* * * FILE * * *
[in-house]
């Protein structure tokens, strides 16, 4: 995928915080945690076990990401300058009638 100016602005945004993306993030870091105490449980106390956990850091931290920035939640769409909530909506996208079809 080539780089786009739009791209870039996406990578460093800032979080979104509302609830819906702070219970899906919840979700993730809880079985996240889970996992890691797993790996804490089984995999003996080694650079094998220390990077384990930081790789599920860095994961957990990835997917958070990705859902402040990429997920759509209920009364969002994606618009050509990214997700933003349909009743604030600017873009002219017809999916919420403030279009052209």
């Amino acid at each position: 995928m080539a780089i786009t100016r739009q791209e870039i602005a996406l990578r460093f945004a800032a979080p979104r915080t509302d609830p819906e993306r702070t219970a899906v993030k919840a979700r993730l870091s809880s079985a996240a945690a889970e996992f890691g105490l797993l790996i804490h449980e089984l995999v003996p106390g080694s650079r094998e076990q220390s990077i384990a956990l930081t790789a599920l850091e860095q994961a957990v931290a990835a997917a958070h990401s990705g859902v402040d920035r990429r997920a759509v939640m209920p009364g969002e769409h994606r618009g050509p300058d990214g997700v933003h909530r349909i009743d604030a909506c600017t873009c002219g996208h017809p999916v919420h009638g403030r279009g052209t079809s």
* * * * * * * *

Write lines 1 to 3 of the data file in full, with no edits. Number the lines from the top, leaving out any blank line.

[in-house]
């Protein structure tokens, strides 16, 4: 995928915080945690076990990401300058009638 100016602005945004993306993030870091105490449980106390956990850091931290920035939640769409909530909506996208079809 080539780089786009739009791209870039996406990578460093800032979080979104509302609830819906702070219970899906919840979700993730809880079985996240889970996992890691797993790996804490089984995999003996080694650079094998220390990077384990930081790789599920860095994961957990990835997917958070990705859902402040990429997920759509209920009364969002994606618009050509990214997700933003349909009743604030600017873009002219017809999916919420403030279009052209």
């Amino acid at each position: 995928m080539a780089i786009t100016r739009q791209e870039i602005a996406l990578r460093f945004a800032a979080p979104r915080t509302d609830p819906e993306r702070t219970a899906v993030k919840a979700r993730l870091s809880s079985a996240a945690a889970e996992f890691g105490l797993l790996i804490h449980e089984l995999v003996p106390g080694s650079r094998e076990q220390s990077i384990a956990l930081t790789a599920l850091e860095q994961a957990v931290a990835a997917a958070h990401s990705g859902v402040d920035r990429r997920a759509v939640m209920p009364g969002e769409h994606r618009g050509p300058d990214g997700v933003h909530r349909i009743d604030a909506c600017t873009c002219g996208h017809p999916v919420h009638g403030r279009g052209t079809s």